Owing to the global pandemic, many entertainment venues have had to shelter up and remain closed since mid-March. As COVID-19 restrictions in Miami-Dade County begin to ease, more and more businesses are reopening and welcoming back their loyal patrons.
Later this month, the Adrienne Arsht Center for the Performing Arts will once again open its campus to the community. With the launch of its Interlude series — a reference to the moment of pause between acts in a play or song — the Arsht Center introduces two unique programs.
“One focuses on being out in the community with live arts,” explains Arsht president and CEO Johann Zietsman. “And the other focuses on bringing people back to our campus with live arts.”
Despite the unforeseen obstacles brought on by the pandemic — like revenue loss, budget cuts, and staffing adjustments — the Arsht Center has worked to keep their name relevant and current. A few weeks after the final in-person performance of Hamilton on March 13, the performing-arts center launched an online companion, Arsht at Home, where it posted everything from interviews to musical performances.
“We pivoted very quickly from being a presenter of on-stage content to becoming a producer of online content, which was a big change for us,” Zietsman says.
Now, with the launch of its Interlude series, the Arsht Center can get back to its first love: live performances.
“Live gatherings are so special and magical, and we want to bring that magic back — but safely,” the CEO adds.
The first program in the Interlude series, Arts on the Road, began October 28 with a pop-up performance by cellist Guy Michel at the Jackson Memorial Hospital courtyard. Doctors and nurses shuffling between shifts and others on their lunch break enjoyed taking a moment of zen, Zietsman recalls. People danced, others relaxed, and some sat peacefully under the shade of a nearby tree.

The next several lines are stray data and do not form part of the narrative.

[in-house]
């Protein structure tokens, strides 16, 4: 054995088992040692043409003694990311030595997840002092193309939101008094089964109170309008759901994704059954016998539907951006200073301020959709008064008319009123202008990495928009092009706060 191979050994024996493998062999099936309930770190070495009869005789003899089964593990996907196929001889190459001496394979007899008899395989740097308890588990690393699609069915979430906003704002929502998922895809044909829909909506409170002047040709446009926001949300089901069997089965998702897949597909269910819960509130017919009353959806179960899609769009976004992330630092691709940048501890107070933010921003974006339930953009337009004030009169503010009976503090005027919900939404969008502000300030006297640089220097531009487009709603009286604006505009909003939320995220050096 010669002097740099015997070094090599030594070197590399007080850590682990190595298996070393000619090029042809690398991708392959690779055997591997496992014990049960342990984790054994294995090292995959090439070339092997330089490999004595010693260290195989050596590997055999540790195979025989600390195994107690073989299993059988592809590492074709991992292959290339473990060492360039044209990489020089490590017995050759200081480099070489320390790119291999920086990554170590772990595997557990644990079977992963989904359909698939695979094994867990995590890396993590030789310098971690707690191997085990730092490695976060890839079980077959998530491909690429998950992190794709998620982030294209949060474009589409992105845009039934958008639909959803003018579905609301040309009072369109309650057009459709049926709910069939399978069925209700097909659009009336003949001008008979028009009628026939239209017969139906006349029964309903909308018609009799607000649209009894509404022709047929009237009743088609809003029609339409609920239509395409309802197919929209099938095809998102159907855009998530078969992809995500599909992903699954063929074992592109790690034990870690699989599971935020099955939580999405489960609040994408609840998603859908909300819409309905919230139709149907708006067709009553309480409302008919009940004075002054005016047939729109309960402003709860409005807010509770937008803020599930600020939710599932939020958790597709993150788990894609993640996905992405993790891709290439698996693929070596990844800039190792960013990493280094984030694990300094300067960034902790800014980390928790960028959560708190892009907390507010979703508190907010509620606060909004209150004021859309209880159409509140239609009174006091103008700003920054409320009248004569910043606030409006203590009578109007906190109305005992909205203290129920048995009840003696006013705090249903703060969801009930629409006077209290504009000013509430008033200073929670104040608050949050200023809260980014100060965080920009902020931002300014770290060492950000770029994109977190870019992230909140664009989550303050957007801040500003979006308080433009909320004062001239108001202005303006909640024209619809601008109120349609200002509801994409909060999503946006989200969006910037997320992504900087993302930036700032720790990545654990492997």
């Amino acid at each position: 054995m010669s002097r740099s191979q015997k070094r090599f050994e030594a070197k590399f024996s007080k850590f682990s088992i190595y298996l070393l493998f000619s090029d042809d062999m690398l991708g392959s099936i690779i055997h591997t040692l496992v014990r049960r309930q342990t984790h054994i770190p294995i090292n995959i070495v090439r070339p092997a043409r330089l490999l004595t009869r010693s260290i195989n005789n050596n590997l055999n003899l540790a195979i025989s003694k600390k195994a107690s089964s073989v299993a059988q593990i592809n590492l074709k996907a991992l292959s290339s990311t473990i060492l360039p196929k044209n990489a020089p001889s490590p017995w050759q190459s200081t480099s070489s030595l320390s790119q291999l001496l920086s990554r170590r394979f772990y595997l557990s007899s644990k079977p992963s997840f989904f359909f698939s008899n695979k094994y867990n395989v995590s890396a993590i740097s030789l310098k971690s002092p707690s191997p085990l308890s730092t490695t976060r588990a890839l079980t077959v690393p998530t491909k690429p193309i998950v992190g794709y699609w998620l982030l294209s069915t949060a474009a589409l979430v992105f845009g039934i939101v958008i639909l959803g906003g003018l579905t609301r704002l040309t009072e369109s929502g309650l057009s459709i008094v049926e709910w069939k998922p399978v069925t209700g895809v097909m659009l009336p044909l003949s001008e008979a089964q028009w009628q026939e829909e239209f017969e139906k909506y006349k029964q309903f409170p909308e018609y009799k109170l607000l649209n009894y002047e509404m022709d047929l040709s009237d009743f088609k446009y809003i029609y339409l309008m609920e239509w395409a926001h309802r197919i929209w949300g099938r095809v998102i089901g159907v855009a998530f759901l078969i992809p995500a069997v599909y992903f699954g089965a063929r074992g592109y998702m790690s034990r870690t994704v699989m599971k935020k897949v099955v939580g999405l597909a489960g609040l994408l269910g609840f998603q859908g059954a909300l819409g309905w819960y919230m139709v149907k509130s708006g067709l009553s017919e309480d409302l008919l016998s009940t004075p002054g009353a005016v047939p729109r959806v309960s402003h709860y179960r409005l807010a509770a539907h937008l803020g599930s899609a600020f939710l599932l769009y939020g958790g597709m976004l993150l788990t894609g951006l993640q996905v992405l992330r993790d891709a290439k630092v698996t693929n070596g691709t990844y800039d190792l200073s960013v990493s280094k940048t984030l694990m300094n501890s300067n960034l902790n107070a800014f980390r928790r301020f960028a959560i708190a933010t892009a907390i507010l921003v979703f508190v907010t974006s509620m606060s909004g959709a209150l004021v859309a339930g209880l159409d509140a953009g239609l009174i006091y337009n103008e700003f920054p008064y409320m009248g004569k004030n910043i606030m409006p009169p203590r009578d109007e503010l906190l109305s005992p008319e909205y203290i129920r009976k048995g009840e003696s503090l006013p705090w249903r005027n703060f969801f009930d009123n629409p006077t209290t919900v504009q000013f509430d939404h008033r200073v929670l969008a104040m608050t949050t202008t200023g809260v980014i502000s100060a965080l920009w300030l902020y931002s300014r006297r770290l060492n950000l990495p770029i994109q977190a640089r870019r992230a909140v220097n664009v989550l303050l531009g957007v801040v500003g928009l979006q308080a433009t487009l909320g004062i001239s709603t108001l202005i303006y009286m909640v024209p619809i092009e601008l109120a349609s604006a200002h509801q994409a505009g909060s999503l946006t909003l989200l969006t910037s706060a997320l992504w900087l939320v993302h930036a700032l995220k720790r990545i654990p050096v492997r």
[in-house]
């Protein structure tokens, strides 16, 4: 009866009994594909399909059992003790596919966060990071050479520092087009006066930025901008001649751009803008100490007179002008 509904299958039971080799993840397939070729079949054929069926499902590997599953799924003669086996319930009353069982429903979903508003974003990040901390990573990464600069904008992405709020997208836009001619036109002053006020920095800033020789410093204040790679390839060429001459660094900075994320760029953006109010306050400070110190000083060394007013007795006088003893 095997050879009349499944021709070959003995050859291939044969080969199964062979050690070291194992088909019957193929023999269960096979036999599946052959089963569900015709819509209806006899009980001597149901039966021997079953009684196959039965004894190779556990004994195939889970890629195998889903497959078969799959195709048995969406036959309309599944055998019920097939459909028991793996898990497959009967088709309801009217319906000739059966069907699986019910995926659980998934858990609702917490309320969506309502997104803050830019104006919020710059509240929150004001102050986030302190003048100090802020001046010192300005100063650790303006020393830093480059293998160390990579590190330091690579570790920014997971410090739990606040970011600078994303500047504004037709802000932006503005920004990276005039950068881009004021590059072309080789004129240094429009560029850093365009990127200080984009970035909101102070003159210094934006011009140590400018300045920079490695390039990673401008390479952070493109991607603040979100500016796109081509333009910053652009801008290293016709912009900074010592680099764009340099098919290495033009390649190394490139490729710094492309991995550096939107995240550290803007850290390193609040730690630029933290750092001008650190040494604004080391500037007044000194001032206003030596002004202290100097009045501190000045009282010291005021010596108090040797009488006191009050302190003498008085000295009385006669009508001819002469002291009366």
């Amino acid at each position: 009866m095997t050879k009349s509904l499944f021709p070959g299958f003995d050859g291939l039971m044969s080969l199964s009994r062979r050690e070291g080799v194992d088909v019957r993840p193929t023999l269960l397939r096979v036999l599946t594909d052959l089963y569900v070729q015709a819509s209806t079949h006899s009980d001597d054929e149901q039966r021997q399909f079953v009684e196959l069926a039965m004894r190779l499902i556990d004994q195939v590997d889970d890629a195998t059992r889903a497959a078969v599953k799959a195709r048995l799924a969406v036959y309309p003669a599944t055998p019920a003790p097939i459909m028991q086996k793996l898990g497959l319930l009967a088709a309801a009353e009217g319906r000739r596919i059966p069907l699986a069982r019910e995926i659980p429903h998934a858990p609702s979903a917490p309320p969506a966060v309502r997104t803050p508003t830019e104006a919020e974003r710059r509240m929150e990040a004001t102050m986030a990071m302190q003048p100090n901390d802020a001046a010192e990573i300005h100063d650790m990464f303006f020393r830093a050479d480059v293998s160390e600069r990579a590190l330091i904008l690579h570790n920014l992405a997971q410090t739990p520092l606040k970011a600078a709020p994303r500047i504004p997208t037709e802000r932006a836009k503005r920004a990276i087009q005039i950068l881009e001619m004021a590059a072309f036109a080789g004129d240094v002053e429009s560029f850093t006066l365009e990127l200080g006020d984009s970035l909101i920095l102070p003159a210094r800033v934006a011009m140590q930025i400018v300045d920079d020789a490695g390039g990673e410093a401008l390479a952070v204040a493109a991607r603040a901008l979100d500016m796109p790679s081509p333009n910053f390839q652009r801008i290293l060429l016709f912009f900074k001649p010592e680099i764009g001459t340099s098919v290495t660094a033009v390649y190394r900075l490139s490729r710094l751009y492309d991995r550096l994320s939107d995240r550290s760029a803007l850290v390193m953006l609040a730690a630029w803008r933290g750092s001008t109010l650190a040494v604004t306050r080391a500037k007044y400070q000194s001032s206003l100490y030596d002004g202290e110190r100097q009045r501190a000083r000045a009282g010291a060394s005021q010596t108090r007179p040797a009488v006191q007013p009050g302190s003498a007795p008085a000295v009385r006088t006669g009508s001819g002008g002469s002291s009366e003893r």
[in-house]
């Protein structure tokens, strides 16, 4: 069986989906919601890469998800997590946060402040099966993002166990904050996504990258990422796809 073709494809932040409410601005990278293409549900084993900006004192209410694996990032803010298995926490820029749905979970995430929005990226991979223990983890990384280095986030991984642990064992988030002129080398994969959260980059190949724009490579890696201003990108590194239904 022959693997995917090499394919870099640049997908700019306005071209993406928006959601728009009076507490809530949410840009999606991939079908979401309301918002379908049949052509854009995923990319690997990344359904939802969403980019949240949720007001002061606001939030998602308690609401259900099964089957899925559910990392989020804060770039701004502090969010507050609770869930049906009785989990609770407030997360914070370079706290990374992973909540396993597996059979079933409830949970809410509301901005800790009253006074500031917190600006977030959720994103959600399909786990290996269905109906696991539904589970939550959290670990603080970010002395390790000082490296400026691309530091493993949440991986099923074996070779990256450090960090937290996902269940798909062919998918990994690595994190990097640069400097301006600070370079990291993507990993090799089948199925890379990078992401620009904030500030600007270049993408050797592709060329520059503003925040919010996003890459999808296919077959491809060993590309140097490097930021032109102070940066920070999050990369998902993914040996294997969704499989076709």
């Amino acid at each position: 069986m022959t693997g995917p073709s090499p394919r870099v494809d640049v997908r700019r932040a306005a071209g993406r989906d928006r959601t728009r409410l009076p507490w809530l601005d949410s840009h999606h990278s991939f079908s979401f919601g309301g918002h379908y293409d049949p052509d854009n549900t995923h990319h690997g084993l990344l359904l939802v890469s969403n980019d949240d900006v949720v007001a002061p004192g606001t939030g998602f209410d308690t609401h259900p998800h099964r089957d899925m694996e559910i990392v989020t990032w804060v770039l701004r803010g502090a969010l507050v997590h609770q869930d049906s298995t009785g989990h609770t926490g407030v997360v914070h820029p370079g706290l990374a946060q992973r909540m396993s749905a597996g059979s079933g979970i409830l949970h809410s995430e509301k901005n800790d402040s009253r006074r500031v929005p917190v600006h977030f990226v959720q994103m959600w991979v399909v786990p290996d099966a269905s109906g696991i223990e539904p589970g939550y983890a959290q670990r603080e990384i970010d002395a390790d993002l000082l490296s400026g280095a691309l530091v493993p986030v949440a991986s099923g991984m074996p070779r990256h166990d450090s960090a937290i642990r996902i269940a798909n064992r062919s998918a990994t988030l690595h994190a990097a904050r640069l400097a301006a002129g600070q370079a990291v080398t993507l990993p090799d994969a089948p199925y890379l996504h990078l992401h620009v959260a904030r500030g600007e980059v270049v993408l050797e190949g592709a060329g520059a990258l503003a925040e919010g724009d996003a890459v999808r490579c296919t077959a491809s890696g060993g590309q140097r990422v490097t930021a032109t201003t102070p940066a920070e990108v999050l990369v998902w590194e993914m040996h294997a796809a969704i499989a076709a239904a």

“We don’t want to attract large crowds,” Zietsman says, “but we do want people in the area to know we’re there.”
The second program tied to the Interlude series is Live on the Plaza, which features live performances on the center's grounds along Biscayne Boulevard. Four performances are scheduled in November and December, with more planned for January 2021.
Live on the Plaza events will be the first time audiences are welcomed back to the Arsht Center since the venue closed its doors in March. Space will be limited, Zietsman assures, and guests will be seated at safe distances from one another.
“People can sit out under the stars and enjoy some great Miami weather and some live artists,” he promises.
The first of these in-person performances occurs on Friday, November 20, with Grammy Award-winning musical guest Aymée Nuviola.
“It’s going to be a fun evening because of who she is and her music,” Zietsman says. “As a singer, she’s very colorful and full of energy.”
Programming for the new year is currently being planned with all sorts of creative avenues being explored. Since Broadway Across America already announced it wouldn’t be touring shows until mid-2021, Zietsman and his team have the entire campus at their disposal for the next six to eight months.
“We know that we can do things like progressive performances where limited numbers of people have timed entries, and they move through the building and see a series of performances. We’re also thinking about visual experiences where people can just sit and enjoy visual art or music.”
Zietsman says the Arsht staff remains committed to the performing-arts center's mission.
“Our priority remains connecting with the community and giving local artists opportunity while elevating them and their art,” he says.
Adrienne Arsht Center for the Performing Arts. 1300 Biscayne Blvd, Miami; 305-949-6722; arshtcenter.org.